I have been able to locate exactly, with my tongue, my wife's clitoris. However, I find that even so, I don't feel it swell up. I wish it would. Is my problem technique? I would like very much to have physical proof that my wife is aroused even though we have strong communication and my wife lets me know how she feels.
Dear Clitoris Swells?,
When a woman is aroused, tremendous physiological changes occur not only in the clitoris, but in her labia, vagina, breasts, and beyond. Her muscles tense, her heart rate accelerates, and her blood pressure rises. The head of her clitoris not only swells, but also retracts, or "hides", under its hood. This may explain in part why you cannot feel your partner’s clitoris swell. In addition, you may be expecting it to change in size dramatically, the way a penis changes size. While the swelling may be much smaller in scale, it is certainly momentous in sensation!
By searching for physical proof of her arousal, you may be missing out on the pleasure of being involved in the moment. Rather than waiting for your tongue to ring the alarm (that is, “it’s getting bigger!”), it is important to pay attention to your partner’s whole body response. Her sounds, words, tastes, and shakes could give you a whole lot more than just the subtle sign of her clitoris swelling.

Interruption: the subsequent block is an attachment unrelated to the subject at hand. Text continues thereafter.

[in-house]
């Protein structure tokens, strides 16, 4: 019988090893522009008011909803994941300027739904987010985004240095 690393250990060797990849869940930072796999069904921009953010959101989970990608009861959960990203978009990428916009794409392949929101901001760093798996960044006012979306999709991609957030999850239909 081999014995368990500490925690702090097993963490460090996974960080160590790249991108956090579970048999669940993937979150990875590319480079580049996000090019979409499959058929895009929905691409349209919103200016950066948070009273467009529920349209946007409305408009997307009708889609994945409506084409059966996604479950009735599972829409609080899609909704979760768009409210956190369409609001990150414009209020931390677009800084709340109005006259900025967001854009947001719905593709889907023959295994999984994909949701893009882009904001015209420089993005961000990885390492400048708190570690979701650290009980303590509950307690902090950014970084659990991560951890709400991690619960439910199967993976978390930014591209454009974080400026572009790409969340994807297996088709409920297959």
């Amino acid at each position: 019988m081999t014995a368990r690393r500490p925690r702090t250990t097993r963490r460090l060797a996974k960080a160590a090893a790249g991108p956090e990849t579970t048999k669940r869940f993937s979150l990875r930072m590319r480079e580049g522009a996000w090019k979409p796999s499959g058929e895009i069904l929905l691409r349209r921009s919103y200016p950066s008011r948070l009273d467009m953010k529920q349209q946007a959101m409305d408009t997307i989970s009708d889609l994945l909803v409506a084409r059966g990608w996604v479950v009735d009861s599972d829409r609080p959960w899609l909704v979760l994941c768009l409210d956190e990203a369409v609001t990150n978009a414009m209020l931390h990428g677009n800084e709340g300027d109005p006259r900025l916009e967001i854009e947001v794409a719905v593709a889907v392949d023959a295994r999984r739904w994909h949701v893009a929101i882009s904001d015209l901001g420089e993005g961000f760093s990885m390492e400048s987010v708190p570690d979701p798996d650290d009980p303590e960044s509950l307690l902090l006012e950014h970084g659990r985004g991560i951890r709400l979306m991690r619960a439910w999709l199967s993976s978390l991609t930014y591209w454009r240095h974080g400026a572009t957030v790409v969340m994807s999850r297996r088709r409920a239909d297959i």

As for technique, each woman is different. Some women enjoy direct pressure to the clitoris, while others prefer indirect. Some like quick, hard strokes; others prefer long, languishing strokes. Some like circles; others like side to side, or a combination of the two. Sometimes women prefer that the movement changes as they approach orgasm, but need it to be consistent in order to build up to orgasm. All these options leave too much unsaid. Why not ask your partner what she prefers? Try experimenting to see what really gets her going!
To get more specific ideas on sexual stimulation, both of you can check out the related questions. Also, you may want to read The Hite Report, by Shere Hite, which describes how women feel and what they like sexually in their own words. In addition, books such as She Comes First: The Thinking Man's Guide to Pleasuring a Woman, by Ian Kerner, and Because It Feels Good: A Women's Guide to Sexual Pleasure and Satisfaction, by Debby Herbenick, can provide more information.
Rather than solely concentrating on your partner’s physical response (since it seems that she is certainly enjoying sex), try to lose yourself in your own feelings and sensations as well. This may take some pressure off of her, allow you to experience more pleasure, and leave her coming for more!
Originally published Feb 23, 1996
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